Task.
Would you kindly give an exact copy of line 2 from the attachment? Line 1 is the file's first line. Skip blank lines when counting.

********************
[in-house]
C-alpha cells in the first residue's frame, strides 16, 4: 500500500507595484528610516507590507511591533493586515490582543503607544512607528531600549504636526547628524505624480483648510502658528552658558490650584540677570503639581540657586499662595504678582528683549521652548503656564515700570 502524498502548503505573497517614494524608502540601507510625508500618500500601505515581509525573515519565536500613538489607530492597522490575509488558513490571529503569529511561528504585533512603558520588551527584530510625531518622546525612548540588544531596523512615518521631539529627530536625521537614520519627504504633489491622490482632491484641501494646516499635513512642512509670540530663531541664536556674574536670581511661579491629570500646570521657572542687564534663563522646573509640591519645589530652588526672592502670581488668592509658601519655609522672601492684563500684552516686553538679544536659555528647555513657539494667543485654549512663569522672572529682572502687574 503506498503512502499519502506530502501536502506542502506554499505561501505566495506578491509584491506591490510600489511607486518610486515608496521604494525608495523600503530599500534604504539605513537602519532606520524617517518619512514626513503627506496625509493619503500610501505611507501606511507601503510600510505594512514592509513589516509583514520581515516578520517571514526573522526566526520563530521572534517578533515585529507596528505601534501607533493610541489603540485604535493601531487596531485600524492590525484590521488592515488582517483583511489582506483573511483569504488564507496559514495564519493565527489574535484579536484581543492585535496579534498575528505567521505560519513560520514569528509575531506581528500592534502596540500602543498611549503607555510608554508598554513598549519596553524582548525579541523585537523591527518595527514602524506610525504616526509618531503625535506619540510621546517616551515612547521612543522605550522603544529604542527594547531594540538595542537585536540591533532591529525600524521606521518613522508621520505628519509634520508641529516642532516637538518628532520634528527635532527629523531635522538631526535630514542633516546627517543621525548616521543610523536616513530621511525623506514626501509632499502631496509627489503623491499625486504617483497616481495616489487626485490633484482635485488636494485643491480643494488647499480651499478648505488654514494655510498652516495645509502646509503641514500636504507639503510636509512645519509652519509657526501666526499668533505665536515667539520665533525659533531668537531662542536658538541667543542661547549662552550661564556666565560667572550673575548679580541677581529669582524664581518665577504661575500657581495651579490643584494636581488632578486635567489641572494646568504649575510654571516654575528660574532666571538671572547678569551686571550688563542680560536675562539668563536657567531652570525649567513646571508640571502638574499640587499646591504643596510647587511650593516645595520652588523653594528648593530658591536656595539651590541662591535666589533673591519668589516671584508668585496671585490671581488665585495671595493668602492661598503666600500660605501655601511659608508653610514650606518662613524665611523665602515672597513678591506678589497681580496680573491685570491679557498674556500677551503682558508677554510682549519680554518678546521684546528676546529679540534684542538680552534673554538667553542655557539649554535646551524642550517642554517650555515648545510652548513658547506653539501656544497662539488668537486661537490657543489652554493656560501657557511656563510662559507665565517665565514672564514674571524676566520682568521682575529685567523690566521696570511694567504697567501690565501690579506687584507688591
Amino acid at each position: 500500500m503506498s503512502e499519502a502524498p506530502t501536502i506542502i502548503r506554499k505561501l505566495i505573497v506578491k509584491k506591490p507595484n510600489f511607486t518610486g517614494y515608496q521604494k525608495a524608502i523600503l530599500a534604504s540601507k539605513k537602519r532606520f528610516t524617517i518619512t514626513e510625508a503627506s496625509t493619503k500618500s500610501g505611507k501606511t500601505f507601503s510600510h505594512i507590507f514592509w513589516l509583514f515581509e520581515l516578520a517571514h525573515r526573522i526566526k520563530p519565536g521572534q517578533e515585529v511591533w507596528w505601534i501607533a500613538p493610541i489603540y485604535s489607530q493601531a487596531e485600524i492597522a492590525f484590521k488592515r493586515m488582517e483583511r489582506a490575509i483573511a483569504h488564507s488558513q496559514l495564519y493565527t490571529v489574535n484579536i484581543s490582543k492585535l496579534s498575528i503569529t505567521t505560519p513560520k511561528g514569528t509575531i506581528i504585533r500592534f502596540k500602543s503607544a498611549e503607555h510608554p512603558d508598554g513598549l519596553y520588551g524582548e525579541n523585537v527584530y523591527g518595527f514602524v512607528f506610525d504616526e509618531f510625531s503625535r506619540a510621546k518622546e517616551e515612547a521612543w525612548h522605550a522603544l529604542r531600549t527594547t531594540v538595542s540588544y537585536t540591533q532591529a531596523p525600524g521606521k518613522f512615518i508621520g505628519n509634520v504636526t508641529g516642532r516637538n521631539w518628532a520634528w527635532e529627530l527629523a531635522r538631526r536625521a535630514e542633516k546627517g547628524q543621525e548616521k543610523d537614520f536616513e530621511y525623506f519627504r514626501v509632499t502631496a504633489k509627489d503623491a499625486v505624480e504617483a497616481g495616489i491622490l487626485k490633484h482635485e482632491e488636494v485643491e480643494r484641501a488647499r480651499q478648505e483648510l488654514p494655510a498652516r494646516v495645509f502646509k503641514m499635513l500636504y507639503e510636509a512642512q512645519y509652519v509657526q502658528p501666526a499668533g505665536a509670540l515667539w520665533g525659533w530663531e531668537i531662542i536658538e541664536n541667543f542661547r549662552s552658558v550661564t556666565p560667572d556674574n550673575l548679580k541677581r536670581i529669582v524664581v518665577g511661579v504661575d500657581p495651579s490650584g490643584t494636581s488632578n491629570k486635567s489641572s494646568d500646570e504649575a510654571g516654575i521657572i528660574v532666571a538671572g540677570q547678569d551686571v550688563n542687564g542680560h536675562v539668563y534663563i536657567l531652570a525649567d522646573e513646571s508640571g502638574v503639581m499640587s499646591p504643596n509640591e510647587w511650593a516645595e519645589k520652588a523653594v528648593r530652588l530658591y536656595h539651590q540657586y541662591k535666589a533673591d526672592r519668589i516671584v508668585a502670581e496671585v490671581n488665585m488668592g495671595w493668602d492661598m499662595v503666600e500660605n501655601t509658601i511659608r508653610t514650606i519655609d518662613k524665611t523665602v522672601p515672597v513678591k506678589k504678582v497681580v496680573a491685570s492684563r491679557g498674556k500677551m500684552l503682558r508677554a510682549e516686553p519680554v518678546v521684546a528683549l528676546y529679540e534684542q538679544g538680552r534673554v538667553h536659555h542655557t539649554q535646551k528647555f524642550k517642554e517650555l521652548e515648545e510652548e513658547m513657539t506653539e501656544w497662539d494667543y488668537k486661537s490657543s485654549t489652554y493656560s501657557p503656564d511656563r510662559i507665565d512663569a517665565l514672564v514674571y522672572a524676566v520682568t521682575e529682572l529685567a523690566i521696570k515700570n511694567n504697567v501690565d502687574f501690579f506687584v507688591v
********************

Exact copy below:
C-alpha cells in the first residue's frame, strides 16, 4: 500500500507595484528610516507590507511591533493586515490582543503607544512607528531600549504636526547628524505624480483648510502658528552658558490650584540677570503639581540657586499662595504678582528683549521652548503656564515700570 502524498502548503505573497517614494524608502540601507510625508500618500500601505515581509525573515519565536500613538489607530492597522490575509488558513490571529503569529511561528504585533512603558520588551527584530510625531518622546525612548540588544531596523512615518521631539529627530536625521537614520519627504504633489491622490482632491484641501494646516499635513512642512509670540530663531541664536556674574536670581511661579491629570500646570521657572542687564534663563522646573509640591519645589530652588526672592502670581488668592509658601519655609522672601492684563500684552516686553538679544536659555528647555513657539494667543485654549512663569522672572529682572502687574 503506498503512502499519502506530502501536502506542502506554499505561501505566495506578491509584491506591490510600489511607486518610486515608496521604494525608495523600503530599500534604504539605513537602519532606520524617517518619512514626513503627506496625509493619503500610501505611507501606511507601503510600510505594512514592509513589516509583514520581515516578520517571514526573522526566526520563530521572534517578533515585529507596528505601534501607533493610541489603540485604535493601531487596531485600524492590525484590521488592515488582517483583511489582506483573511483569504488564507496559514495564519493565527489574535484579536484581543492585535496579534498575528505567521505560519513560520514569528509575531506581528500592534502596540500602543498611549503607555510608554508598554513598549519596553524582548525579541523585537523591527518595527514602524506610525504616526509618531503625535506619540510621546517616551515612547521612543522605550522603544529604542527594547531594540538595542537585536540591533532591529525600524521606521518613522508621520505628519509634520508641529516642532516637538518628532520634528527635532527629523531635522538631526535630514542633516546627517543621525548616521543610523536616513530621511525623506514626501509632499502631496509627489503623491499625486504617483497616481495616489487626485490633484482635485488636494485643491480643494488647499480651499478648505488654514494655510498652516495645509502646509503641514500636504507639503510636509512645519509652519509657526501666526499668533505665536515667539520665533525659533531668537531662542536658538541667543542661547549662552550661564556666565560667572550673575548679580541677581529669582524664581518665577504661575500657581495651579490643584494636581488632578486635567489641572494646568504649575510654571516654575528660574532666571538671572547678569551686571550688563542680560536675562539668563536657567531652570525649567513646571508640571502638574499640587499646591504643596510647587511650593516645595520652588523653594528648593530658591536656595539651590541662591535666589533673591519668589516671584508668585496671585490671581488665585495671595493668602492661598503666600500660605501655601511659608508653610514650606518662613524665611523665602515672597513678591506678589497681580496680573491685570491679557498674556500677551503682558508677554510682549519680554518678546521684546528676546529679540534684542538680552534673554538667553542655557539649554535646551524642550517642554517650555515648545510652548513658547506653539501656544497662539488668537486661537490657543489652554493656560501657557511656563510662559507665565517665565514672564514674571524676566520682568521682575529685567523690566521696570511694567504697567501690565501690579506687584507688591